Getting Started 
Misconception/Error The student is unable to rewrite the division in an equivalent form in which the dividend and the divisor are whole numbers. 
Examples of Student Work at this Level The student:
 Is uncertain how to rewrite the dividend and divisor as whole numbers.
 Attempts to use the standard algorithm without rewriting the dividend and divisor as whole numbers.
 Rewrites the dividend and the divisor as whole numbers by removing all decimal points (which will not result in an equivalent quotient).
 Rewrites either the dividend or divisor incorrectly as a whole number.
 Rewrites only the dividend or divisor as a whole number and then is unable to correctly complete the division.

Questions Eliciting Thinking Can you rewrite 201.3 Ă· 1.83 in an equivalent form so that the dividend and the divisor are whole numbers?
What can you multiply 1.83 by so that it is equal to 183? What is 201.3 x 100?
Is 2013 Ă· 183 equal to 201.3 Ă· 1.83?
Can you show me how you divided 201.3 by 1.83? How did you know where to place the decimal point in the quotient? 
Instructional Implications Assist the student in rewriting each quotient in an equivalent form in which both the dividend and the divisor are whole numbers. Use the studentâ€™s understanding of equivalent fractions to explain. For example, show the student that = Â = . Explain that the rationale for multiplying each number by 100 is to rewrite the division in an equivalent form in which each number is a whole number. Provide additional quotients or fractions involving multidigit decimal numbers (e.g., ) and ask the student to determine a power of 10 (e.g., 1000) by which to multiply both numbers in order to make them whole. Then have the student use this value to rewrite the division.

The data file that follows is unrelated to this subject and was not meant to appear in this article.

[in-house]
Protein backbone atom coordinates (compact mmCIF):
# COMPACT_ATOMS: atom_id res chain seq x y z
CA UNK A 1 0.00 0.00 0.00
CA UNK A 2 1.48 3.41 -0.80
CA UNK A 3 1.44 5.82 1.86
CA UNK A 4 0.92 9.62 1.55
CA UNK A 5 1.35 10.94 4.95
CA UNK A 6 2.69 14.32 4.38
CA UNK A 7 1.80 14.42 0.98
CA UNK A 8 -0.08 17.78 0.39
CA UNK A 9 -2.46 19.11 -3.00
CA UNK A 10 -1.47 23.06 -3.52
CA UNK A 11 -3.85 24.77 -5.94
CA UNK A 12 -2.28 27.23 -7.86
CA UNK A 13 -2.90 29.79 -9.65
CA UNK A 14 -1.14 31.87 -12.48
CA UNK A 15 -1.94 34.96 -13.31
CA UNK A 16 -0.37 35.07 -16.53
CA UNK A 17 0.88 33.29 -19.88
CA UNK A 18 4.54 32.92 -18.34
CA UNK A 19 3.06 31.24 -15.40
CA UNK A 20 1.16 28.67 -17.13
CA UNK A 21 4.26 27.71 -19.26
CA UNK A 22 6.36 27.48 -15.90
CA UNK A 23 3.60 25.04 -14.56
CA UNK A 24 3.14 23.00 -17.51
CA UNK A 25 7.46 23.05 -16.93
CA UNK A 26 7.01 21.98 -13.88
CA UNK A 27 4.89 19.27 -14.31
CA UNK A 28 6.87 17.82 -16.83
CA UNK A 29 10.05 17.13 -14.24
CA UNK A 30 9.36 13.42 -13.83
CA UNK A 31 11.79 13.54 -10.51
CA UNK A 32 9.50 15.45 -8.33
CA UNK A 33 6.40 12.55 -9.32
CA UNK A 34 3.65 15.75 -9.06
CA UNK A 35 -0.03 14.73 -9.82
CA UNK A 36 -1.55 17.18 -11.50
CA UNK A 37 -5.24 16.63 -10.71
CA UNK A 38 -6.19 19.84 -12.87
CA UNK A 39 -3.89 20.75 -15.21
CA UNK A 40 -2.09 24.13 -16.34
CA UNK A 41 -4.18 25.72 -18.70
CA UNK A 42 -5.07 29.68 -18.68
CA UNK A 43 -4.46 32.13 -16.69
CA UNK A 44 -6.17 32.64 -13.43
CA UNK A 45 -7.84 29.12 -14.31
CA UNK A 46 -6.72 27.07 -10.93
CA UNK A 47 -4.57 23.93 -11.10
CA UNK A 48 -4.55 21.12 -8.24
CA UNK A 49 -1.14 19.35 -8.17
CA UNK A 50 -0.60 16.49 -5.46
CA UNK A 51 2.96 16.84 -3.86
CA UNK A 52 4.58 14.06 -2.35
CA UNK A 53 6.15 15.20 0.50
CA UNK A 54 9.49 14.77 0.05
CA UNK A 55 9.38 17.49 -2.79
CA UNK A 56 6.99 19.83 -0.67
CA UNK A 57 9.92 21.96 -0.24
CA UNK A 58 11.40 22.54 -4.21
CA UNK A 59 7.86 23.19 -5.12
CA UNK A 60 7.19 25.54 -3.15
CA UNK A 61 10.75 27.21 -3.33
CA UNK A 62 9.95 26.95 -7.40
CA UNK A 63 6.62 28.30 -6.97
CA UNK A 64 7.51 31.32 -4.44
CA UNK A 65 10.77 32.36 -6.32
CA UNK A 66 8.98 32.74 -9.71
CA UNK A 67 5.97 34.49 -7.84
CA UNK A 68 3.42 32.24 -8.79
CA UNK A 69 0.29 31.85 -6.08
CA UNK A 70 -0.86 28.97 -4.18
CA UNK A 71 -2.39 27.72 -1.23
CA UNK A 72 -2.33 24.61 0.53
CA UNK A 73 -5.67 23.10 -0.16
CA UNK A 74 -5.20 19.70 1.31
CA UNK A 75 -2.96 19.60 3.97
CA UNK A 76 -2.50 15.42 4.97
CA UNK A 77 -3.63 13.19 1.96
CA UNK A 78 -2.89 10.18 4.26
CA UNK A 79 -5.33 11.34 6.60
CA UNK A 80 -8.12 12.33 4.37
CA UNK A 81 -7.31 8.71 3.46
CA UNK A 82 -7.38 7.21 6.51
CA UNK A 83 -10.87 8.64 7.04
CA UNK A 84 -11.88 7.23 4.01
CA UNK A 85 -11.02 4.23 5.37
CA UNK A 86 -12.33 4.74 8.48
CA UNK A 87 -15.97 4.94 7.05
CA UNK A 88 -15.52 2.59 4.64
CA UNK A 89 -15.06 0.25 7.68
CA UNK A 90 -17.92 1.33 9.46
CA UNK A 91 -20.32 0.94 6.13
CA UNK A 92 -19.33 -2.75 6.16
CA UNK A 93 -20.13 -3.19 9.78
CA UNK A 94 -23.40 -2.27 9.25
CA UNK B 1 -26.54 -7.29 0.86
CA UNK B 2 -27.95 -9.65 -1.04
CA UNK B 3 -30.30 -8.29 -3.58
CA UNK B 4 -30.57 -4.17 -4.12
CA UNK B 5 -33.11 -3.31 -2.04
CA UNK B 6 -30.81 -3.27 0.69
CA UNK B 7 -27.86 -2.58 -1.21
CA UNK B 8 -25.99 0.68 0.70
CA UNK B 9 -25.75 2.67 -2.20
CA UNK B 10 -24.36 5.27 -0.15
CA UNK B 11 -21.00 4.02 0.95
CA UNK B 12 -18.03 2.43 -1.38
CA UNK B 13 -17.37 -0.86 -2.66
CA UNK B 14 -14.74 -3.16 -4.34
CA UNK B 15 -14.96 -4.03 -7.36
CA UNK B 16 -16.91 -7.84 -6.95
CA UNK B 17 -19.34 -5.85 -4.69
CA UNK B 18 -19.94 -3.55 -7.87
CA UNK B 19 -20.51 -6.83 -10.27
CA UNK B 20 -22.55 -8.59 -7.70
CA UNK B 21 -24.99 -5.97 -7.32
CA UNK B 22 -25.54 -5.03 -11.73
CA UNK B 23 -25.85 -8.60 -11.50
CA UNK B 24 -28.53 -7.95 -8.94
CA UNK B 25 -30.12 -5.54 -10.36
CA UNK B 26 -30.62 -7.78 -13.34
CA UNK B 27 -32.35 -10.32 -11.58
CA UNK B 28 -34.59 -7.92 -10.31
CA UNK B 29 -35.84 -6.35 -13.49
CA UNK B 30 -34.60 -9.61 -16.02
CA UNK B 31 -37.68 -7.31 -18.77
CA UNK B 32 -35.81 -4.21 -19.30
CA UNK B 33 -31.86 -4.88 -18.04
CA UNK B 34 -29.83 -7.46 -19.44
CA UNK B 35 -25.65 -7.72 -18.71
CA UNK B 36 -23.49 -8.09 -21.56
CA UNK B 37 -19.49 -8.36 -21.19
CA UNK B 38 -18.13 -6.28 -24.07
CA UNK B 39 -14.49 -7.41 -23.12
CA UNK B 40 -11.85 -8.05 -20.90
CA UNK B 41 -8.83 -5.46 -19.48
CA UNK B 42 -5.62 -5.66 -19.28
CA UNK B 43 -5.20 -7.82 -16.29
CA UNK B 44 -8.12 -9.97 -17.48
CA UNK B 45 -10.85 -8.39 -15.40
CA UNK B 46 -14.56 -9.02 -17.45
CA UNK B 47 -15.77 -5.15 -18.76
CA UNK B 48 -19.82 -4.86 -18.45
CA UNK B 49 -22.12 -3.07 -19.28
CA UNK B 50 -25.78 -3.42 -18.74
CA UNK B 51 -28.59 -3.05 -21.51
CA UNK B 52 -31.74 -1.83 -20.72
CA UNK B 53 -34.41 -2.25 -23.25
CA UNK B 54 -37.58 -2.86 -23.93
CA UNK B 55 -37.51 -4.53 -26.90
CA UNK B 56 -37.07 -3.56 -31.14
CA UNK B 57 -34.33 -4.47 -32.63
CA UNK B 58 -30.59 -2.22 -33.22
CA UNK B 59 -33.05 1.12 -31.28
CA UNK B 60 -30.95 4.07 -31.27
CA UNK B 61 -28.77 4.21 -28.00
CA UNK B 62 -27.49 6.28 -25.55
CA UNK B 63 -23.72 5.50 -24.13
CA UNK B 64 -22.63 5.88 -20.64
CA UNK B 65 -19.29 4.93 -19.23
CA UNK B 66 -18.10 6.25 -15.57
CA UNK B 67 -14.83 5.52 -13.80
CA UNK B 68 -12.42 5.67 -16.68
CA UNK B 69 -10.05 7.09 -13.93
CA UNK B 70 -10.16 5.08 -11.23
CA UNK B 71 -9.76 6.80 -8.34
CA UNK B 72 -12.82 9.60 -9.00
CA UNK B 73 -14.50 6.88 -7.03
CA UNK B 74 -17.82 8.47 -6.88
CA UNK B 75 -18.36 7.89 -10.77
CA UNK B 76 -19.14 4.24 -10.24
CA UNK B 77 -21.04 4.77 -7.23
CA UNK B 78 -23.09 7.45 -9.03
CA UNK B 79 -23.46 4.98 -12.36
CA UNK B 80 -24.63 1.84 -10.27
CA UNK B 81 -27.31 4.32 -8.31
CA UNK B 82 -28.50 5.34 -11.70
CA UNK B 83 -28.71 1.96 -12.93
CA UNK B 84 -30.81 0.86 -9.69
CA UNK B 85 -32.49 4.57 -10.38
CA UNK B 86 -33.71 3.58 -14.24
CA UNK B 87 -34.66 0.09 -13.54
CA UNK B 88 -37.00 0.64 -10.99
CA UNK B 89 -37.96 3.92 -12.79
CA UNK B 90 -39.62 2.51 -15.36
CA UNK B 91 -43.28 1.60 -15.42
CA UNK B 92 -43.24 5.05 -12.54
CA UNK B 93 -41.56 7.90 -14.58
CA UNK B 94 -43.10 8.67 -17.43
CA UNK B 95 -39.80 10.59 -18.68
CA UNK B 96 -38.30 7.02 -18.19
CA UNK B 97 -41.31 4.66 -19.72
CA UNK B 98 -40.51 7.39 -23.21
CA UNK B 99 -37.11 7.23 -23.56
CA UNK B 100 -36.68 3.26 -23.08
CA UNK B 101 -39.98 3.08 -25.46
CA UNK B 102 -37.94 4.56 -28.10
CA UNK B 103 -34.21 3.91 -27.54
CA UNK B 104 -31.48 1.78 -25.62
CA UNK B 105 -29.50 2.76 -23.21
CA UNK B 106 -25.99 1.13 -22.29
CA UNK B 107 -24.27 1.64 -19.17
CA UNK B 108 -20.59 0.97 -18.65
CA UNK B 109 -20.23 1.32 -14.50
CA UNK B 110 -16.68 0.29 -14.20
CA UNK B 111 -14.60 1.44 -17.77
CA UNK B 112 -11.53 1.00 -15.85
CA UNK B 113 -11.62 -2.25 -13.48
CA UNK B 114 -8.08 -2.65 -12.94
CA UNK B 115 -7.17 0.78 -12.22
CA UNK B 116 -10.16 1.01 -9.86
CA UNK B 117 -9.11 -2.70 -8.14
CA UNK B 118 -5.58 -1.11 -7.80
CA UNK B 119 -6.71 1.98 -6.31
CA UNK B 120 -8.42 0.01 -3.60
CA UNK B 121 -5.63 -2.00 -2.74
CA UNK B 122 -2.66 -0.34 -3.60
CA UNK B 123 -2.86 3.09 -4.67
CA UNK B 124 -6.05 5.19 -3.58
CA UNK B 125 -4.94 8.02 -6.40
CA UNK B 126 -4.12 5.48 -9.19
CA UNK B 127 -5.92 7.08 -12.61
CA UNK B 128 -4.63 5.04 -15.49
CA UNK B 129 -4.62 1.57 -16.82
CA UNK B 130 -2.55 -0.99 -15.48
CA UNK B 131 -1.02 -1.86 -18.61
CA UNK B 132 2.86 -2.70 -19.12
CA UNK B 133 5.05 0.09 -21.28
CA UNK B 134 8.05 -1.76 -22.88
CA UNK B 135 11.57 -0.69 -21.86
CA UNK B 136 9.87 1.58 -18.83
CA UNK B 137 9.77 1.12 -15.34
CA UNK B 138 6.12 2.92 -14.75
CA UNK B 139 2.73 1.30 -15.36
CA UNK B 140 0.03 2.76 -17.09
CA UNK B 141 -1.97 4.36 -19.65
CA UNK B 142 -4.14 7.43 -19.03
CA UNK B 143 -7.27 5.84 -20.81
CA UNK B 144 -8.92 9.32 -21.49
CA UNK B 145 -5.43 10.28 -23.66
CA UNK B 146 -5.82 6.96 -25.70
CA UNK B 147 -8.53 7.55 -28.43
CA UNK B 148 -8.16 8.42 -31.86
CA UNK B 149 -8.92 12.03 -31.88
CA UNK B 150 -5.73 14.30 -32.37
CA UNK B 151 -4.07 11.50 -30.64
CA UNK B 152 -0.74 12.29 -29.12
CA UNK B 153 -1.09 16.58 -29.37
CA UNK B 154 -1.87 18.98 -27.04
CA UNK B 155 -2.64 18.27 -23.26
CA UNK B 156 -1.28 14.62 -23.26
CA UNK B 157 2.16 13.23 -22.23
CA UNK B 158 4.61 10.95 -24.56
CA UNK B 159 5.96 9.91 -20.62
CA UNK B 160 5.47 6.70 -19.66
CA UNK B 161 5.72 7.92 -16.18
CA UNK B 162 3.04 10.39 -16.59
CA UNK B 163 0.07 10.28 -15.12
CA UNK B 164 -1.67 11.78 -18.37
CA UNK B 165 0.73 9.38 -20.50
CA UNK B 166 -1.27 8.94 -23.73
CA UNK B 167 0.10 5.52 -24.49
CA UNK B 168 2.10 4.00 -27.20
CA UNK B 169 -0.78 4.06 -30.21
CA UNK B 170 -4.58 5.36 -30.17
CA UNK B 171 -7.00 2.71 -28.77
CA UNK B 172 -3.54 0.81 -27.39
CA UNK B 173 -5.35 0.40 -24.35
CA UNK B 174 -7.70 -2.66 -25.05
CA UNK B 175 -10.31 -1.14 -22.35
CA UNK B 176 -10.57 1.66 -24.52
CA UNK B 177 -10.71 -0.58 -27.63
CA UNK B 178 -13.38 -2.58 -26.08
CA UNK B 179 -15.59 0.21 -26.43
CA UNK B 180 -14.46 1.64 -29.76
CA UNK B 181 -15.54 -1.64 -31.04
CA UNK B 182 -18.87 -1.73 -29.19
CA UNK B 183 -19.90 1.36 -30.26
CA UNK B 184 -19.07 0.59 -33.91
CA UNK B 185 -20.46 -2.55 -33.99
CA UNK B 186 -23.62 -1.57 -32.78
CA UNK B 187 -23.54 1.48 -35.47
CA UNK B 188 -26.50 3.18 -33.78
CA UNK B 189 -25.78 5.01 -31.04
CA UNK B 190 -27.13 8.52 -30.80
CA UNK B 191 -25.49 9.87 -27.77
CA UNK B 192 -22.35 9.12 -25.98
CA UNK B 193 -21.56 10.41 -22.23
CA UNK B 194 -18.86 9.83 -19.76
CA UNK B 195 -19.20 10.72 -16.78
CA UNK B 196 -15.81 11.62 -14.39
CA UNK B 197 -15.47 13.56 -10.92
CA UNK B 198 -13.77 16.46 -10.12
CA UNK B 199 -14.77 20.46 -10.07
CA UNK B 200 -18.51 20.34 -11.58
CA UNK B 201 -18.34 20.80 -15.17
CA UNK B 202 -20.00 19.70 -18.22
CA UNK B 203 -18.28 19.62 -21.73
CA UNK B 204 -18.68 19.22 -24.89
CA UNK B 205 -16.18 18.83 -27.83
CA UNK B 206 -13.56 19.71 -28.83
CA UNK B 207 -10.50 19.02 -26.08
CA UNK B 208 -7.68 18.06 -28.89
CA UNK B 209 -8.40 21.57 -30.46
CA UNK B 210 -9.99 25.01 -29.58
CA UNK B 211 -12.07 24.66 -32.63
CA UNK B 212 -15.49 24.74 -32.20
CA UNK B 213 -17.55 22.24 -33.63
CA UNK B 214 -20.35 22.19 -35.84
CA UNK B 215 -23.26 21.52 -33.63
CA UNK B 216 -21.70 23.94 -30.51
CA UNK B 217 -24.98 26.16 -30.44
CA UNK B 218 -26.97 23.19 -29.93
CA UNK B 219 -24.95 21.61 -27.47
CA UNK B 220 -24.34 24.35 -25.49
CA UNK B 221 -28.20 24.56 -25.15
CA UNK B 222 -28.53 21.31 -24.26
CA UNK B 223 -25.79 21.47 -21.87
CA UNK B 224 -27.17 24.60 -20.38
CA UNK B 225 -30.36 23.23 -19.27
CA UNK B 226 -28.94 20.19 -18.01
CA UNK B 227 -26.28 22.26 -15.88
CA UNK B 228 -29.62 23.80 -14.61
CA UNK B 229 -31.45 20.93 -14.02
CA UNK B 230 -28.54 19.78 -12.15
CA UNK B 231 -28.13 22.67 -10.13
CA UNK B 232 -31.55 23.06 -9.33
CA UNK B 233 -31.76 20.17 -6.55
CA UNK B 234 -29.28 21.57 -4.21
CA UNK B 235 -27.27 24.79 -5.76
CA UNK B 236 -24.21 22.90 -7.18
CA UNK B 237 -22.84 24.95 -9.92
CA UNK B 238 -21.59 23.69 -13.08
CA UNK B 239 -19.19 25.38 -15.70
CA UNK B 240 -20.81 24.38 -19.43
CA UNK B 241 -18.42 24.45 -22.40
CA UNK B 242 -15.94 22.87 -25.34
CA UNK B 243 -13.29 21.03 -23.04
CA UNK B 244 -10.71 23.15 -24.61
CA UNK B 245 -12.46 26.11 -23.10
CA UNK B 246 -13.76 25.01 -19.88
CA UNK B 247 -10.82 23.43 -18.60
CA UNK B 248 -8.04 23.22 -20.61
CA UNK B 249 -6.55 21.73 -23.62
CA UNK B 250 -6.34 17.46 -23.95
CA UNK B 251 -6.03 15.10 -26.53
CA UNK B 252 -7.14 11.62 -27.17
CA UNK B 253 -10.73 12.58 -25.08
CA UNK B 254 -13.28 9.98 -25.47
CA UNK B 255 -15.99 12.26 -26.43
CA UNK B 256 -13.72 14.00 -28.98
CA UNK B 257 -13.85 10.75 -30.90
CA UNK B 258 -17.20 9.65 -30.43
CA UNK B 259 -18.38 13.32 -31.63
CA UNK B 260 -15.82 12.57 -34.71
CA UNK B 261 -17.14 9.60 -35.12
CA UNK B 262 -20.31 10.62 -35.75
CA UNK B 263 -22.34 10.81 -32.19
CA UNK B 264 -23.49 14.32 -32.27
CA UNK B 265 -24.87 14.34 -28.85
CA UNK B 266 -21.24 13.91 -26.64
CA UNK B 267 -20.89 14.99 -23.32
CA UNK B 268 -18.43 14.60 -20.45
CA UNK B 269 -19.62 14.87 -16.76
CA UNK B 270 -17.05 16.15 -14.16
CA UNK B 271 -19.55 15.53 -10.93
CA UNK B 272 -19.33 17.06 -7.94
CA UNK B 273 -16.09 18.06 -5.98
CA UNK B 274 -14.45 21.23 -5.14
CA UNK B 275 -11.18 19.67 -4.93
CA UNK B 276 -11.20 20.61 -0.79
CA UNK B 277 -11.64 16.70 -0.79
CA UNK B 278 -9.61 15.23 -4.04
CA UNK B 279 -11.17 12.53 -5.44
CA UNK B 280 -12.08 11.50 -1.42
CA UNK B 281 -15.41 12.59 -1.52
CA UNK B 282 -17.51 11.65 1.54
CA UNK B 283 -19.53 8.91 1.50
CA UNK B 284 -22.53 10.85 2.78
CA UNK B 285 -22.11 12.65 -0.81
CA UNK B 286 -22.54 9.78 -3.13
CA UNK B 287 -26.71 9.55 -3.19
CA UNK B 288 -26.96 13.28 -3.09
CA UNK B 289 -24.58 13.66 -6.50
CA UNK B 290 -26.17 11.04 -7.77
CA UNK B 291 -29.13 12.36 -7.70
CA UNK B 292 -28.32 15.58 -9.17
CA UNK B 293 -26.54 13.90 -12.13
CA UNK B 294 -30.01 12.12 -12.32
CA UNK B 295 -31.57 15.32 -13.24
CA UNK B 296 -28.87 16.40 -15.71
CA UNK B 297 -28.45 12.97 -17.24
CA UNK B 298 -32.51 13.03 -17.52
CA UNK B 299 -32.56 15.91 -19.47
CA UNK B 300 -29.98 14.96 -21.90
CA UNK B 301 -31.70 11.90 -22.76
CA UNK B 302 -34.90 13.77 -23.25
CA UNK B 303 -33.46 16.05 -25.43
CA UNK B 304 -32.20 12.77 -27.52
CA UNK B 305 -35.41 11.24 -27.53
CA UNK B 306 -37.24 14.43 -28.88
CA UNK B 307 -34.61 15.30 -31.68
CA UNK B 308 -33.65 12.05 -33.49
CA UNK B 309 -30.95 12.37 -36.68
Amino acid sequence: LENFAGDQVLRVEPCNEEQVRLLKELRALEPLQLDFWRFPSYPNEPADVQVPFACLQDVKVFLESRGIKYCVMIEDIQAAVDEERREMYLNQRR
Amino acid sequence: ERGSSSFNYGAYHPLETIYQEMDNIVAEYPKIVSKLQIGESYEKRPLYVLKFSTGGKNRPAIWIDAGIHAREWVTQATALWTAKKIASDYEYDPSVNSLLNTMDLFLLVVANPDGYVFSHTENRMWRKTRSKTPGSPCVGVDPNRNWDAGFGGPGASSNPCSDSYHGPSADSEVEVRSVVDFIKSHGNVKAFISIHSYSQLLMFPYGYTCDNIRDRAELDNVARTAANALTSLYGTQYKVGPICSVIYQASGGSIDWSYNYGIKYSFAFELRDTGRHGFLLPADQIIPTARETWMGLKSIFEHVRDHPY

If necessary, review the standard algorithm for division of multidigit whole numbers. Explain and justify the steps of the algorithm so that the student can develop an understanding of the process. Pay particular attention to the first step in each repeated cycle of steps in which a quotient is estimated. Provide focused practice with this step. Remind the student of the actual meaning of each digit in the quotient throughout the division process. For example, when dividing 9580 by 47, the first digit written above the division box is two, but this digit actually represents 200. Characterize the number 200 as an estimate of the quotient. Then multiplying back and subtracting is just a means of finding what is â€śleft overâ€ť or the remainder. If this amount is larger than the divisor, the process should be repeated in order to make the estimate more precise. Describe each cycle of the process as an attempt to find the quotient more precisely. Be sure to explain how to determine the position of the decimal point in the quotient when using the division algorithm.
Encourage the student to estimate the quotient before using the division algorithm (e.g., 201.3 Ă· 1.83 is approximately equal to 200 Ă· 2 = 100). After dividing, ask the student to evaluate the reasonableness of the quotient by comparing it to the estimate. 
Moving Forward 
Misconception/Error The student is unable to correctly use the standard division algorithm with whole numbers. 
Examples of Student Work at this Level The student is able to rewrite the dividend and the divisor as whole numbers that result in the same quotient. However, the student is unable to use the standard division algorithm to correctly complete the division.
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Questions Eliciting Thinking Can you explain how you divided these numbers?
How did you determine how many places to move the decimal point? Where should the decimal point go in the quotient?
How did you determine how to align the digits throughout the division process?
What should you do if you cannot divide into a number after you bring down the correct digit?